Sunday, June 24, 2012

Assessing Oracle Critical Patch Updates (CPU) for the Database

  • Oracle Database Security Checklist - White Paper (2008) (pre-requisite read for below).

  • The second pre-requisite you should undertake before assessing any security risks is understand your environment!. This should include an understanding of all product installs, networks, firewall, user access and public facing infrastructure.

    Every 3 months Oracle release a Critical Patch Update (CPU) which usually applies to a majority of Oracle products. I haven't seen an instance where there was a Critical Patch Update that didn't apply to the Oracle Database. It is good practice to regularly review these advisories when they are released. The simplest form of assessing the Risk Matrix is to see what version and component of a product is affected, whether that product exists in their environment and then apply the CPU.

    To give you an idea of vulnerabilities and their seriousness there was recently the release of a zero-day attack for the Oracle database known as the TCP Listener Poison attack. To view the most recent advisories see the below link and select "View the most recent Critical Patch Update Advisory":


    The April 2012 advisory (latest at time of this writing):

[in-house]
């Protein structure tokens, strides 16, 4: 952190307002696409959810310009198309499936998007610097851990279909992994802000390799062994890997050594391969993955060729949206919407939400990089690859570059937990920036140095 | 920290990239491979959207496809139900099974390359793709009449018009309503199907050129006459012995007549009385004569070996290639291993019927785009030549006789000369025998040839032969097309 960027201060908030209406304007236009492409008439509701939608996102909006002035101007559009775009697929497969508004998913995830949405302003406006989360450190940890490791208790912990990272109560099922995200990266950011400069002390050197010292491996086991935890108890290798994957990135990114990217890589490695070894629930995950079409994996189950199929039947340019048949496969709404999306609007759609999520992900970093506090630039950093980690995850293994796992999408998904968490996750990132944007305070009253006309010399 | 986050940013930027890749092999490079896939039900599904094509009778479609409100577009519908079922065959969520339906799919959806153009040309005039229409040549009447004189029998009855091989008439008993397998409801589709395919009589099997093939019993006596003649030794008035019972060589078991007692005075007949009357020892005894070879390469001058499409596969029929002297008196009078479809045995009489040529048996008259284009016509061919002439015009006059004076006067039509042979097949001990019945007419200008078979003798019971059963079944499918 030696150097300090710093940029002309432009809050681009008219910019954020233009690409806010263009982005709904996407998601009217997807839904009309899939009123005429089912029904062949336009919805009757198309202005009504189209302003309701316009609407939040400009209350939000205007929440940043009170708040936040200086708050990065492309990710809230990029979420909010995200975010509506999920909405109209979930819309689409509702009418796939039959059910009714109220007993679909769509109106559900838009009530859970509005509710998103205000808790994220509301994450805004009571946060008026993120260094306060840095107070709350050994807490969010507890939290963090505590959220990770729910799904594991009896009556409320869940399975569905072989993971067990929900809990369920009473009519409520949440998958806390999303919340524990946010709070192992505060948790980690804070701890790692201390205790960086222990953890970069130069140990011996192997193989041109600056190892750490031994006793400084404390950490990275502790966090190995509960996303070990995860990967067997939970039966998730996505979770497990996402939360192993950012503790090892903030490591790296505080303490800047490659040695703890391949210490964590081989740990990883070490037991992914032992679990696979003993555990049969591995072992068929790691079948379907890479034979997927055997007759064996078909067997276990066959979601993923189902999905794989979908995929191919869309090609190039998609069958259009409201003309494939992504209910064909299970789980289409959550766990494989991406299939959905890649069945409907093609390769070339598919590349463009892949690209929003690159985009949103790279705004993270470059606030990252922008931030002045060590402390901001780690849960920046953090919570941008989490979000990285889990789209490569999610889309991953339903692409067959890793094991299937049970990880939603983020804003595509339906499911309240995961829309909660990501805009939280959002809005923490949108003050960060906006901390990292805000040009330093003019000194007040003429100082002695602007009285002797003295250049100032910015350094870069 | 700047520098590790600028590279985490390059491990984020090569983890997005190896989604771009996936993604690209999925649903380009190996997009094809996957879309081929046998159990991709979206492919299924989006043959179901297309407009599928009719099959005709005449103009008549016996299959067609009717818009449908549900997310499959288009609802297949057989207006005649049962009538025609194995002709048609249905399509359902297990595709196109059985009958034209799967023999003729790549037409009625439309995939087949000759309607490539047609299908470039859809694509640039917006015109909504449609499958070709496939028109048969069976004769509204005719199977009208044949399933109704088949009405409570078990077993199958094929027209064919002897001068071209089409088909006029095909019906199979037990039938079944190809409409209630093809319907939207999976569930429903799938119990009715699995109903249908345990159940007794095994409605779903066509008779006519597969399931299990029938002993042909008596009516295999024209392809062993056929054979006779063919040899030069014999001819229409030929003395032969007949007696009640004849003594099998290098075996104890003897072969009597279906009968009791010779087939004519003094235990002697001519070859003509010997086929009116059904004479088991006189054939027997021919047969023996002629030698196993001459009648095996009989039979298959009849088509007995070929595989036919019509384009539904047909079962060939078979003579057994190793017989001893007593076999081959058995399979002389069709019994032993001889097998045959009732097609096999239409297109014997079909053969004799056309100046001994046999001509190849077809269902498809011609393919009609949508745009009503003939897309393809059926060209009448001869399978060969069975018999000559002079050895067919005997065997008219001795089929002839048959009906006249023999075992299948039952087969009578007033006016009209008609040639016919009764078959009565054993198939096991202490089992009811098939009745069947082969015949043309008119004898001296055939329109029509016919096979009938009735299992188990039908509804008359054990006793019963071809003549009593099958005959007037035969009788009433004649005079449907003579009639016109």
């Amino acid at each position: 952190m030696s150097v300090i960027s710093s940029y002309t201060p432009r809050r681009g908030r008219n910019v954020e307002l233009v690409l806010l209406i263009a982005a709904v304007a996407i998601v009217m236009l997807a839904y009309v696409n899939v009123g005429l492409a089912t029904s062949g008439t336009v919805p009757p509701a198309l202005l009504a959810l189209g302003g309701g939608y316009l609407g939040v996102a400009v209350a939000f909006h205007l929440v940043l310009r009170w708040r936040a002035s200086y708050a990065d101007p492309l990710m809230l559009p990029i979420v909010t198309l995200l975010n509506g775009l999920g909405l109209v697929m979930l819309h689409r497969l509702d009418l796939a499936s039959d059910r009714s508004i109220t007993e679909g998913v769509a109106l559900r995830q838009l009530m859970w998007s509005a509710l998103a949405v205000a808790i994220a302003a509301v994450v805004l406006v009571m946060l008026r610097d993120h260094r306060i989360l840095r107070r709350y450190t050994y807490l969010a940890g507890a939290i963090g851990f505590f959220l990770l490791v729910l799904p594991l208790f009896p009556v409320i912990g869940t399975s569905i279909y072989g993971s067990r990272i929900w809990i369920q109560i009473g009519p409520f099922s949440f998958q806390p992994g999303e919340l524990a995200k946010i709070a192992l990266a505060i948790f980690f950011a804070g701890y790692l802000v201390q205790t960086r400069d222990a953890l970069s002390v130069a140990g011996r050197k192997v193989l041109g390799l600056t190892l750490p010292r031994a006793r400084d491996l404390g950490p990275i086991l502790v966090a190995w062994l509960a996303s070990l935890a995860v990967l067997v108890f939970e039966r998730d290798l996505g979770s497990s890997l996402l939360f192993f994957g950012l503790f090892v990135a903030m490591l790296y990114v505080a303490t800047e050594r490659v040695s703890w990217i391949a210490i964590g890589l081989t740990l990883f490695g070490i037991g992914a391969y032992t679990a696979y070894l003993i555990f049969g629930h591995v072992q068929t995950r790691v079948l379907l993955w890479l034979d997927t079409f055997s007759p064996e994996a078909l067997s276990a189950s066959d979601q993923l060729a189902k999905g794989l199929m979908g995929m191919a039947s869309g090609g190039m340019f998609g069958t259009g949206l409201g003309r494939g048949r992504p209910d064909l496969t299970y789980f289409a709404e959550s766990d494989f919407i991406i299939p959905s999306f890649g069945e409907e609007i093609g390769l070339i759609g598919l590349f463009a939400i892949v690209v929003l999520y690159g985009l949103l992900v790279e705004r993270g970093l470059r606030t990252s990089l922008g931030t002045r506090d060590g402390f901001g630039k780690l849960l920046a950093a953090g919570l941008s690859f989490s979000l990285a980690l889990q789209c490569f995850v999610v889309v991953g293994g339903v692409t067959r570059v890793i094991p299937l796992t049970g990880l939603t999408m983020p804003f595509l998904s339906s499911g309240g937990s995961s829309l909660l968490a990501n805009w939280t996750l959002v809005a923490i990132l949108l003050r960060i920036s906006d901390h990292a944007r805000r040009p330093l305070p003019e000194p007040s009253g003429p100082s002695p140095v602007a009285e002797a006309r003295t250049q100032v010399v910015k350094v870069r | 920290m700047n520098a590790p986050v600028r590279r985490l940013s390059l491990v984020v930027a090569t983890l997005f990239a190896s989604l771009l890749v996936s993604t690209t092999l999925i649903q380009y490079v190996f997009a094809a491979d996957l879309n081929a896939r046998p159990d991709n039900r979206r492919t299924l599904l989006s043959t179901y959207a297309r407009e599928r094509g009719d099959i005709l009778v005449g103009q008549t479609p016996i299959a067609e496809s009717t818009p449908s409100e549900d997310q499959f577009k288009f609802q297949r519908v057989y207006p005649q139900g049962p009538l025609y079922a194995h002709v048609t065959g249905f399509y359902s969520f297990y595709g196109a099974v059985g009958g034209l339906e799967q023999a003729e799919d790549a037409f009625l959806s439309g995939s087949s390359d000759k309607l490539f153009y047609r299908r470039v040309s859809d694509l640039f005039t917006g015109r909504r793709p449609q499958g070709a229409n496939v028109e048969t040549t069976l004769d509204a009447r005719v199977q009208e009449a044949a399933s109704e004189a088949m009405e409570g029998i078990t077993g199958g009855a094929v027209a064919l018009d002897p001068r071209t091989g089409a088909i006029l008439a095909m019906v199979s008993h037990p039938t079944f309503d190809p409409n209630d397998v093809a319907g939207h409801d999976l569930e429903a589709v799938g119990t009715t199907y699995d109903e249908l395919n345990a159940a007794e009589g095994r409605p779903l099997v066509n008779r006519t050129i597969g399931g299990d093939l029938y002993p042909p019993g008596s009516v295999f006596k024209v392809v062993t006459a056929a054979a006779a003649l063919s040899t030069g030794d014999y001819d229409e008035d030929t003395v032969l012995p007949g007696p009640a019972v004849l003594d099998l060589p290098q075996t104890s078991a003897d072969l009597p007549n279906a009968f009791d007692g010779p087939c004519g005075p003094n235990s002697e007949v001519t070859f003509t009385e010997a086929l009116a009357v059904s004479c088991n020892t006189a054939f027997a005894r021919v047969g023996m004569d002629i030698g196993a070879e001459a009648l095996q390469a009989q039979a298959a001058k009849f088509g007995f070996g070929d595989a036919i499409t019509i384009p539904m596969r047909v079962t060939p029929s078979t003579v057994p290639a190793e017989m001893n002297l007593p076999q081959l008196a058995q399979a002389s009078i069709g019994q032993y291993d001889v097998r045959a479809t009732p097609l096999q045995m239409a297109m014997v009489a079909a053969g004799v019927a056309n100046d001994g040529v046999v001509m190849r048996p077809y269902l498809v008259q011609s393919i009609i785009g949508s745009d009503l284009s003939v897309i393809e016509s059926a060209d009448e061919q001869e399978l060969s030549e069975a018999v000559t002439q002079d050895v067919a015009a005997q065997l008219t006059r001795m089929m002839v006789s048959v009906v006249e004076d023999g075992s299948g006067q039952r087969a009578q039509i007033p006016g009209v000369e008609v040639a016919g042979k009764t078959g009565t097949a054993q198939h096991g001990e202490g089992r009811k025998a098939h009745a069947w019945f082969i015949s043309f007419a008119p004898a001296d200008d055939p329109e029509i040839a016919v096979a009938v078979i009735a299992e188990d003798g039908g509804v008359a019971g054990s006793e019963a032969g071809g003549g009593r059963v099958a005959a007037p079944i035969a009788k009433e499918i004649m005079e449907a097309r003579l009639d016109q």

• For each product there is a Risk Matrix. This matrix is the basis for assessing risk to a component associated with a product. I'm only concentrating on the Database product however the same principles in assessing the CVSS (Common Vulnerability Scoring System) applies for other products also.

    I have provided a short summary on some of the key aspects in understanding risk matrix and meaning of the CVSS headings. Hopefully for high risks that gives people imperitive to patch and help present a case to management to undertake a patching exercise.

    Prior to the Risk Matrix Oracle provide a good summary of the vulnerabilities for a product. From the April 2012 Database advisory:

    Oracle Database Server Executive Summary

    "This Critical Patch Update contains 6 new security fixes for the Oracle Database Server. 3 of these vulnerabilities may be remotely exploitable without authentication, i.e., may be exploited over a network without the need for a username and password. 1 of these fixes is applicable to client-only installations, i.e., installations that do not have the Oracle Database Server installed.

    Below is an excerpt of the April 2012 Database Product Risk Matrix:

    Oracle Database Server Risk Matrix

    CVE#ComponentProtocolPackage and/or Privilege RequiredRemote Exploit without Auth.?CVSS VERSION 2.0 RISK (see Risk Matrix Definitions)Supported Versions AffectedNotes
    Base ScoreAccess VectorAccess ComplexityAuthen-
    CVE-2012-0552Oracle SpatialOracle NETCreate session, create index, alter index, create tableNo9.0NetworkLowSingleCompleteCompleteComplete10.2.0.3,,,,, Note 1
    CVE-2012-0519Core RDBMSOracle NETCreate library, create procedureNo7.1NetworkHighSingleCompleteCompleteComplete11.2.0.2See Note 2
    CVE-2012-0510Core RDBMSOracle NetNoneYes6.4NetworkLowNoneNonePartialPartial10.2.0.3,,,